Jim tells the story of how the culture of an organization can be a great benefit in good economic times and is absolutely essential in bad economic times. He stresses the “round earth” principle where “what goes ‘round comes ‘round”…if you develop a respect and appreciation for your employees, they will do the same with your customers. And when times are tough, that respect and appreciation transcend a purchasing consumer’s decision to save money…to one where they will spend money on that product or service from a company that they have an emotional attachment to. Parker tells story after story of customers who did not ask for refunds after 9/11…instead they told Southwest employees “that the airline needed the money more than they did”…and more customers who actually sent money to Southwest in the days and weeks following 9/11 for the same reasons.
Jim Parker is a lawyer by trade, having received both his undergraduate and law degrees from The University of Texas. After serving as law clerk to a federal judge and as an Assistant Attorney General of Texas, Jim joined the San Antonio law firm of Oppenheimer, Rosenberg, Kelleher, and Wheatley. As luck would have it, one of the co-founders of that law firm, Herb Kelleher, also co-founded a small Texas airline called Southwest, and Jim soon stumbled into the airline industry. After serving as outside counsel for Southwest for seven years, Jim became General Counsel for 15 years, and ultimately served as Southwest’s CEO for three years.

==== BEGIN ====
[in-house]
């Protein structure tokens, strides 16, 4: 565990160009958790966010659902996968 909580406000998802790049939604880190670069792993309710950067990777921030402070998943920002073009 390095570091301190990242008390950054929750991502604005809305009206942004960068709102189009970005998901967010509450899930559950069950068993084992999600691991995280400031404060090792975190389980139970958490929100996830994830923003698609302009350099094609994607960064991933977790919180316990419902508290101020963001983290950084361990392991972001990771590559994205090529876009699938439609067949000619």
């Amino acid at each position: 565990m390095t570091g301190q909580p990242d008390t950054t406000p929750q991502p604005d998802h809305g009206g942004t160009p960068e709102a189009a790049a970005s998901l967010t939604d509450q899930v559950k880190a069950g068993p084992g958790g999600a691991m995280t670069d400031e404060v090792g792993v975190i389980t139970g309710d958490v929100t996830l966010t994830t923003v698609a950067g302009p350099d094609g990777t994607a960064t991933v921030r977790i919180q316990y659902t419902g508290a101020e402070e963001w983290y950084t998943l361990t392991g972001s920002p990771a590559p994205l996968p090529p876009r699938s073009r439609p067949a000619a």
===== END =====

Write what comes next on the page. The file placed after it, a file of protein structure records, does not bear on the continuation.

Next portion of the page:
During Jim’s tenure as CEO, Southwest was named as the most admired airline, and one of the three most admired companies in America by Fortune magazine; Airline of the Year by Air Transport World magazine; and one of the World’s Most Socially Responsible Companies by Global Finance magazine. Jim was also named co-CEO of the Year in 2001 by Morningstar.com, and was named to Institutional Investor’s list of Best CEO’s in America in 2004. Jim’s proudest accomplishment, however, comes from the fact that Southwest Airlines was able to protect the jobs of all of its employees, with no furloughs or pay cuts in the aftermath of 9/11, while also remaining profitable every year and, in fact, every quarter during his tenure as CEO. Jim is presently retired from the airline industry, and serves on the Board of Directors of the successful Texas Roadhouse restaurant company, and also serves on the Advisory Council for the MIT Sloan Business School Leadership Center.
Jim is also the author of the book Do the Right Thing – How Dedicated Employees Produce Loyal Customers and Large Profits, published by Wharton School Publishing.